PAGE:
Detection and Monitoring of Microparticles Under Skin by Optical Coherence Tomography as an Approach to Continuous Glucose Sensing Using Implanted Retroreflectors


We demonstrate the feasibility of using optical coherence tomography (OCT) to image and detect 2.8 ?m diameter microparticles (stationary and moving) on a highly-reflective gold surface both in clear media and under skin in vitro. The OCT intensity signal can clearly report the microparticle count, and the OCT response to the number of microparticles shows a good linearity. The detect ability of the intensity change (2.9%�5%) caused by an individual microparticle shows the high sensitivity of monitoring multiple particles using OCT. An optical sensing method based on this feasibility study is described for continuously measuring blood sugar levels in the subcutaneous tissue, and a molecular recognition unit is designed using competitive binding to modulate the number of bound microparticles as a function of glucose concentration. With further development, an ultra-small, implantable sensor might provide high specificity and sensitivity for long-term continuous monitoring of blood glucose concentration.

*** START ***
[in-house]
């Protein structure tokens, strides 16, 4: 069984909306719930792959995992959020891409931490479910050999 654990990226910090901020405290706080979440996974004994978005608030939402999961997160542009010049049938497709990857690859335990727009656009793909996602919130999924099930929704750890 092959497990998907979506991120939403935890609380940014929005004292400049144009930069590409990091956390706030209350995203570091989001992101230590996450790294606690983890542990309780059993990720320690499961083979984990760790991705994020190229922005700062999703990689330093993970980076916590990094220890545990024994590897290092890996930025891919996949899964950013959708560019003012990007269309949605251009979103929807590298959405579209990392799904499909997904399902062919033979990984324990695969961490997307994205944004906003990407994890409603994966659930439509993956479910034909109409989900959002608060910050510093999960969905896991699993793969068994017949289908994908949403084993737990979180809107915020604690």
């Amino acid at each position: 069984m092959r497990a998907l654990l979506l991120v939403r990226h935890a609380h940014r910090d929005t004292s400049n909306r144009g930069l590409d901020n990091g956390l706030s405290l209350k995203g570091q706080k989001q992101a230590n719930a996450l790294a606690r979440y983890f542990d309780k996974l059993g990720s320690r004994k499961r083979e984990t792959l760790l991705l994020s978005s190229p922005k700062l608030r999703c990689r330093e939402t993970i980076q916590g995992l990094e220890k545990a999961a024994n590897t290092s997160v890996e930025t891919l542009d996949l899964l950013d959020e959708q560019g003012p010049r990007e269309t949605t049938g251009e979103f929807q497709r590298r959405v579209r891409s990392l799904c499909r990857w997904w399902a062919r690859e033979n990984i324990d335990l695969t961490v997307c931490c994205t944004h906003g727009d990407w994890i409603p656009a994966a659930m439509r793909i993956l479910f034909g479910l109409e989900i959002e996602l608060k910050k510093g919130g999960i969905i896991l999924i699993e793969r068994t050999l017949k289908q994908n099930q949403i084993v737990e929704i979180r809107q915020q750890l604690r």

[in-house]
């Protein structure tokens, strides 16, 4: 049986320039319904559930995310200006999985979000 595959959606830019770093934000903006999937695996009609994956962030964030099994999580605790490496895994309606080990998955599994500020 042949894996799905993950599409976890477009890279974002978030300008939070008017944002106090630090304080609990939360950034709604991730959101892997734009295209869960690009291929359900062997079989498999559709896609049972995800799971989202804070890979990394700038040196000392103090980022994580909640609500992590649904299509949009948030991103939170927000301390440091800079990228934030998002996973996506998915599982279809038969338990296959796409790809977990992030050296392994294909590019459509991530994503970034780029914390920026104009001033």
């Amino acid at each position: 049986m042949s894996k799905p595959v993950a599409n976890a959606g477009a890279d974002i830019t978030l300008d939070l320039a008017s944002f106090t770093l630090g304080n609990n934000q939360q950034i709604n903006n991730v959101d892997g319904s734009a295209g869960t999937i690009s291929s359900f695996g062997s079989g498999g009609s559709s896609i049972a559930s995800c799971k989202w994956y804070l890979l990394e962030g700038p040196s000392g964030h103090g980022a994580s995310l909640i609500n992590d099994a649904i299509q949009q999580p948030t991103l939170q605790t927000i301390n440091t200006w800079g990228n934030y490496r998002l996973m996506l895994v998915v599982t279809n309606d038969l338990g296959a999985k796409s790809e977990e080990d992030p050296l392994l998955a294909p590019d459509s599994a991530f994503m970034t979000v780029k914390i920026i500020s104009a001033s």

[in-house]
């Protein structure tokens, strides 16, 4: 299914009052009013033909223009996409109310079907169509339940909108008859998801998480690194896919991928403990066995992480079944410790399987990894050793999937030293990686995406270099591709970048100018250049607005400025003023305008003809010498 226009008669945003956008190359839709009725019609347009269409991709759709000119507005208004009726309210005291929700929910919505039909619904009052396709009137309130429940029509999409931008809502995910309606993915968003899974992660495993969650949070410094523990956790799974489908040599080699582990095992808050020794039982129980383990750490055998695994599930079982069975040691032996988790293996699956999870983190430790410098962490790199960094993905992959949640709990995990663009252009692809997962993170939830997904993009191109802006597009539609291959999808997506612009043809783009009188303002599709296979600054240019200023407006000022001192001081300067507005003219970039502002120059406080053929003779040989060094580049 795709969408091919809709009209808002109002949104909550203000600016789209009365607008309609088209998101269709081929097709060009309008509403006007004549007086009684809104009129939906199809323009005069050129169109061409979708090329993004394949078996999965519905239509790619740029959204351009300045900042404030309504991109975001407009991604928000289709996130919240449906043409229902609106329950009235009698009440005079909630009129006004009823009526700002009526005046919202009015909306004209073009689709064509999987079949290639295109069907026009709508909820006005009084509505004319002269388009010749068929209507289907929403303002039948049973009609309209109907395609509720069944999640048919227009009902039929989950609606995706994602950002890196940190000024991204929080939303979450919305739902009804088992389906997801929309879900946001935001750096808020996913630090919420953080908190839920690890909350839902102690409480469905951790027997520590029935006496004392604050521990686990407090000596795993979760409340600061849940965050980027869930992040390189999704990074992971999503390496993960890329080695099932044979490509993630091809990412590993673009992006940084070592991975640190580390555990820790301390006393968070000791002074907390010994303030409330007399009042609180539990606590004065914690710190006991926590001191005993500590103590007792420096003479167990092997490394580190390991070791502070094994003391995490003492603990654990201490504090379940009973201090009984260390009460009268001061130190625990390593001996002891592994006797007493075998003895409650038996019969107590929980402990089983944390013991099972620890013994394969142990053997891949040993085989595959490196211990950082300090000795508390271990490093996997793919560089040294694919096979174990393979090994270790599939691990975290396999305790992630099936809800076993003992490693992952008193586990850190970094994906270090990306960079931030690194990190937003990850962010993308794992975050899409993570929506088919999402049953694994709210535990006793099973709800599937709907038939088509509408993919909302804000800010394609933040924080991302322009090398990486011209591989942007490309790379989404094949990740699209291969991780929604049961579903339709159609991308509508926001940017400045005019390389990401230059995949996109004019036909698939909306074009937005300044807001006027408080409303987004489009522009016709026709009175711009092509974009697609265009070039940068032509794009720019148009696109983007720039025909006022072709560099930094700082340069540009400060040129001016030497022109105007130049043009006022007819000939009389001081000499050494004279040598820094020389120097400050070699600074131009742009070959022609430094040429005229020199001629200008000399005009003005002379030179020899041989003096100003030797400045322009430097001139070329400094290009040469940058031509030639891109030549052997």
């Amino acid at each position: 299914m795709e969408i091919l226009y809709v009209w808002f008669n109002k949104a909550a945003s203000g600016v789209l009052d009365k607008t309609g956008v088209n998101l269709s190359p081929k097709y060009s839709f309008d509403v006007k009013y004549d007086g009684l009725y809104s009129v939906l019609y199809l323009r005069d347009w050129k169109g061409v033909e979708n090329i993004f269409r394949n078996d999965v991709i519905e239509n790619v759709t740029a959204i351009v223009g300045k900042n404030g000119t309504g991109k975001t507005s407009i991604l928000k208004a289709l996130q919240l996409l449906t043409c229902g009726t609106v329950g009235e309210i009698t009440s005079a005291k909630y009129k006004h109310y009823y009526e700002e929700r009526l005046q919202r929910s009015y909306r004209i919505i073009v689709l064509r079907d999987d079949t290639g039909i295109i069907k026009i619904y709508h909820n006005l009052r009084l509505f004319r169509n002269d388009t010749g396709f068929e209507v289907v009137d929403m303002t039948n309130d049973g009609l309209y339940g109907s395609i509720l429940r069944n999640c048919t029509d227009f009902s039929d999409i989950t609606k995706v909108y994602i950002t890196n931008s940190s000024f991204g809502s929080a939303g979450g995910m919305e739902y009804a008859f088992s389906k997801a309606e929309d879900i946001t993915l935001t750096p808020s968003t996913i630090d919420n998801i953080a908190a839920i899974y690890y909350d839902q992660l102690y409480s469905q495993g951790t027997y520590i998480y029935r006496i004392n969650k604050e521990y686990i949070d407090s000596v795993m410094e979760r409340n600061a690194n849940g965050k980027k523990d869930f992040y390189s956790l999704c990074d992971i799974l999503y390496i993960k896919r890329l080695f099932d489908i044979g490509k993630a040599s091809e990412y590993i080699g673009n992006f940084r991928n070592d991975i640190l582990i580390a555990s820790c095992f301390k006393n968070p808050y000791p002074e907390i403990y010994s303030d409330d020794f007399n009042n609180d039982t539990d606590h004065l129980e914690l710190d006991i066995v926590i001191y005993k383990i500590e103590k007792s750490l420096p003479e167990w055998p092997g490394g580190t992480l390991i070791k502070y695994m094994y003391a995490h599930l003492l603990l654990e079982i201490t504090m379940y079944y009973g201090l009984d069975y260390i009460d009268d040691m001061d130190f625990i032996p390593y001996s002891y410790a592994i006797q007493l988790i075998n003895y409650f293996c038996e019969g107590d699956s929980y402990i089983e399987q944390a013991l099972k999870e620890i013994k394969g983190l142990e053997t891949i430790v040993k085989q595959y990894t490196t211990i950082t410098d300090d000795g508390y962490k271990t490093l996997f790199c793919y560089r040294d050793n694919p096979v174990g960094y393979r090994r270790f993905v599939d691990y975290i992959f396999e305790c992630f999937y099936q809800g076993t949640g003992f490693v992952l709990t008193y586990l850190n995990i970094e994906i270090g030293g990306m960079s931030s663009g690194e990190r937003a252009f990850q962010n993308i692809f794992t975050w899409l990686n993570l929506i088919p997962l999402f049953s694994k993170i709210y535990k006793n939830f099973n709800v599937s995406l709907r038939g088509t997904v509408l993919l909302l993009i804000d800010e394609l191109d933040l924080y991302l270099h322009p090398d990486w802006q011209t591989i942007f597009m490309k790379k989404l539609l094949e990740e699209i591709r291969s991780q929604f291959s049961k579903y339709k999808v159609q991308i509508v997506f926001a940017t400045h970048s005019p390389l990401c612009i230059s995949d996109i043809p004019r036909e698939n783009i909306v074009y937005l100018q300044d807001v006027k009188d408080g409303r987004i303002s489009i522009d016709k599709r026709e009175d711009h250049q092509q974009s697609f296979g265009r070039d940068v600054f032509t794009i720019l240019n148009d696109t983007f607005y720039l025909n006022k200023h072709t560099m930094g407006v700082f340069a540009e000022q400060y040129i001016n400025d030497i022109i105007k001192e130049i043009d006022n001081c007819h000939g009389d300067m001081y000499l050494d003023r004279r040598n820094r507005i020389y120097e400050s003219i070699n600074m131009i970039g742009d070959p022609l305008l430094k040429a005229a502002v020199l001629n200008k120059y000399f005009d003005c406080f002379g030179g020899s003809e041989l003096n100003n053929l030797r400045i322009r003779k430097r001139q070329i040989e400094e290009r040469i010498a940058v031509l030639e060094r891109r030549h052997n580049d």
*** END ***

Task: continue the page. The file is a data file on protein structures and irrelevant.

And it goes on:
biochemistry, biomedical equipment, biomedical optical imaging, blood, chemical sensors, gold, optical sensors, optical tomography, patient monitoring, retroreflectors, skin, sugar


Copyright 2013 IEEE Sensors Journal. This is a post-print version of a publshed article that is available at: Recommended citation: Wang, Shang, Tim Sherlock, Betsy Salazar, Narendran Sudheendran, Ravi Kiran Manapuram, Katerina Kourentzi, Paul Ruchhoeft, Richard C. Willson, and Kirill V. Larin. "Detection and monitoring of microparticles under skin by optical coherence tomography as an approach to continuous glucose sensing using implanted retroreflectors." IEEE sensors journal 13, no. 11 (2013): 4534-454 DOI : 10.1109/JSEN.2013.2270008. This item has been deposited in accordance with the publisher copyright and licensing terms and with the auhor's permission.